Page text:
For the millions of Britons working from home during the coronavirus pandemic, it may feel as though their energy use has soared as extra hours working on laptops, video calling and watching television add to their electricity bills. But overall electricity demand in Britain has plunged by up to a fifth since the UK government followed other countries by imposing a lockdown at the end of March. The sharp decline reflects the closure of many businesses and industrial sites forced to shut because of the pandemic. The fall poses a real challenge to a small group of engineers in Wokingham, near Reading in the south of England, who sit in front of large screens monitoring complex charts and data to keep electricity flowing around Britain by balancing supply and demand, second by second. The team at the National Grid Electricity System Operator, the company charged with managing Britain’s grid, have been working harder than ever during the pandemic to keep the system stable and avoid blackouts. Just as interruptions can cause outages, such as the widespread blackout last year, low demand leading to excess supply can destabilise the electricity system and, in an extreme situation, lead to power cuts. National Grid has also agreed a deal with French utility EDF to reduce output from its Sizewell B nuclear plant in Suffolk to help manage lower demand. It has also held discussions with smaller generators during the lockdown about switching off if required. Renewables’ share of overall electricity generation reached a peak of 60.5 per cent at one stage last month, according to National Grid data. Britain’s electricity system is not set up to cope with such high levels of renewable generation, said Paul Verrill, executive director at the energy consultancy EnAppSys, who added that the grid is “stable” at around 50 per cent renewables. The lockdown is also helping engineers at National Grid to prepare for a situation they will face more often in the future as there is even greater emphasis on renewables to reach the government’s 2050 target to reduce emissions to “net zero”.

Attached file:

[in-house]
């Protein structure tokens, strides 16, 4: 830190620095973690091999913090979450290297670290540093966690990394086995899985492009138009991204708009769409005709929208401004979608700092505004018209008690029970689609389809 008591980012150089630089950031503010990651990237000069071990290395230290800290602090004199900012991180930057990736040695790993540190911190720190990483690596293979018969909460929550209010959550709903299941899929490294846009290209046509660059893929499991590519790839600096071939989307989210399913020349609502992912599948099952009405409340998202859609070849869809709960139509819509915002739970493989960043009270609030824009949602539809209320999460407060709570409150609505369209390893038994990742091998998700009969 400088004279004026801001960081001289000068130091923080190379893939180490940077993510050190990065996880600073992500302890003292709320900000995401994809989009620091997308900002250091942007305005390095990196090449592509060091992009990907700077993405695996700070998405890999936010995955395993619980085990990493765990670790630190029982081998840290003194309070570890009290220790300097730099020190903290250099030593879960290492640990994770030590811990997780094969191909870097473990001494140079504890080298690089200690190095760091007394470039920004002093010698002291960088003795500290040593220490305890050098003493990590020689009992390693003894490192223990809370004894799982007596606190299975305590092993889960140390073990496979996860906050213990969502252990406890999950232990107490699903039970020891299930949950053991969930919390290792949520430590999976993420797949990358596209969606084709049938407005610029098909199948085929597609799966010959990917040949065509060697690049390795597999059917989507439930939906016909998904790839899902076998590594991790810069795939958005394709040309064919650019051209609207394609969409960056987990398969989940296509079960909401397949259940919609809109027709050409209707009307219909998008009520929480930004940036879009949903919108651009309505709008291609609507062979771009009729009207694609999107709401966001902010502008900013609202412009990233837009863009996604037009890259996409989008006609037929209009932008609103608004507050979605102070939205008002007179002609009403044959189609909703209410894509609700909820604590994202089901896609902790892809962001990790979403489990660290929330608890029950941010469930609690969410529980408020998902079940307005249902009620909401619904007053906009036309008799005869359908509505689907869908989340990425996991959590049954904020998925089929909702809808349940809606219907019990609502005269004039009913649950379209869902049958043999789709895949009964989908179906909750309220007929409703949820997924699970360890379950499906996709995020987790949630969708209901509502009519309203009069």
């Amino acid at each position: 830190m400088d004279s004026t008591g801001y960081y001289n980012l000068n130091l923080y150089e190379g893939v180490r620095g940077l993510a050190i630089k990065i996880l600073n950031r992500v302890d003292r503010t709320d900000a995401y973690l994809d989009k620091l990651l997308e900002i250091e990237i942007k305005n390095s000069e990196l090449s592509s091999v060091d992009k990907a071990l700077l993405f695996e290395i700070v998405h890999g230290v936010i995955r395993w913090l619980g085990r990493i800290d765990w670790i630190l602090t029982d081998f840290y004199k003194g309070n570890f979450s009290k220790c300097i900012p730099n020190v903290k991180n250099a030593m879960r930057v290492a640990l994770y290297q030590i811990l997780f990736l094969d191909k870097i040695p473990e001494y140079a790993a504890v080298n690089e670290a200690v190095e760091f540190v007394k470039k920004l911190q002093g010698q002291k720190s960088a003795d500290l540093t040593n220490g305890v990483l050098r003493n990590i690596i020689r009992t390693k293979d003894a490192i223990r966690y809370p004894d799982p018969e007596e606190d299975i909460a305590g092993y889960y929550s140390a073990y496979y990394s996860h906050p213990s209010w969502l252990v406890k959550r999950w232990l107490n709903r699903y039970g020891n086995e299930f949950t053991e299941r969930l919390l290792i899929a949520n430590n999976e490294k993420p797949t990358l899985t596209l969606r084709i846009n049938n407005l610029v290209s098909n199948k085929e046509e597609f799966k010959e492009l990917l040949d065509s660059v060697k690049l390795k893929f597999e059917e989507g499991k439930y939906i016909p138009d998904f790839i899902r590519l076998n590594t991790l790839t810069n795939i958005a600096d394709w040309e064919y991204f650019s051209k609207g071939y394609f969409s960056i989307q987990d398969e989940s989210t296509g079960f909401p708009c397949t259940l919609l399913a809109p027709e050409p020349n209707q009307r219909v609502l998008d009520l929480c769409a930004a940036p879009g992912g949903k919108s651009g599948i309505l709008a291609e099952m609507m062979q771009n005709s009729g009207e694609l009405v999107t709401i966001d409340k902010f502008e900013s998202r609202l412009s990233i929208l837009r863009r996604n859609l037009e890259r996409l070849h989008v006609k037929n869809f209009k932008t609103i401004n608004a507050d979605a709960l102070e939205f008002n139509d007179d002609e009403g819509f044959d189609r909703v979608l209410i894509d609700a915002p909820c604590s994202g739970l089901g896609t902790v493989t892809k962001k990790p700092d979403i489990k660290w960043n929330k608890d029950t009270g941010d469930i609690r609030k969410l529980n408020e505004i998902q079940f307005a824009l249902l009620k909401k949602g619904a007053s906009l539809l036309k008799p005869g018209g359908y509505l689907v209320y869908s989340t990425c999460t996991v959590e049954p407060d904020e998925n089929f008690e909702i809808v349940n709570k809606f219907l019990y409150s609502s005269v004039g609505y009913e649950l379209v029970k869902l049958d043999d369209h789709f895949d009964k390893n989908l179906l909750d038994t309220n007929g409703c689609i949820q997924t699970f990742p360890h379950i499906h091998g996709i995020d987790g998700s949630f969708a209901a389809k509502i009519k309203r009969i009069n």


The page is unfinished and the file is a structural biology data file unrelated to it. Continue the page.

FT 11th May 2020 read more »
The UK has gone more than 30 days without relying on coal for power, with gas, nuclear and renewables providing enough demand during a period of lower energy demand because of the coronavirus lockdown. As of Sunday morning (10 May), the UK had surpassed 30 days and seven hours without coal-fired power, the nation’s longest stretch ever recorded, as confirmed by the National Grid’s Electricity System Operator (ESO).
Edie 11th May 2020 read more »
iNews 10th May 2020 read more »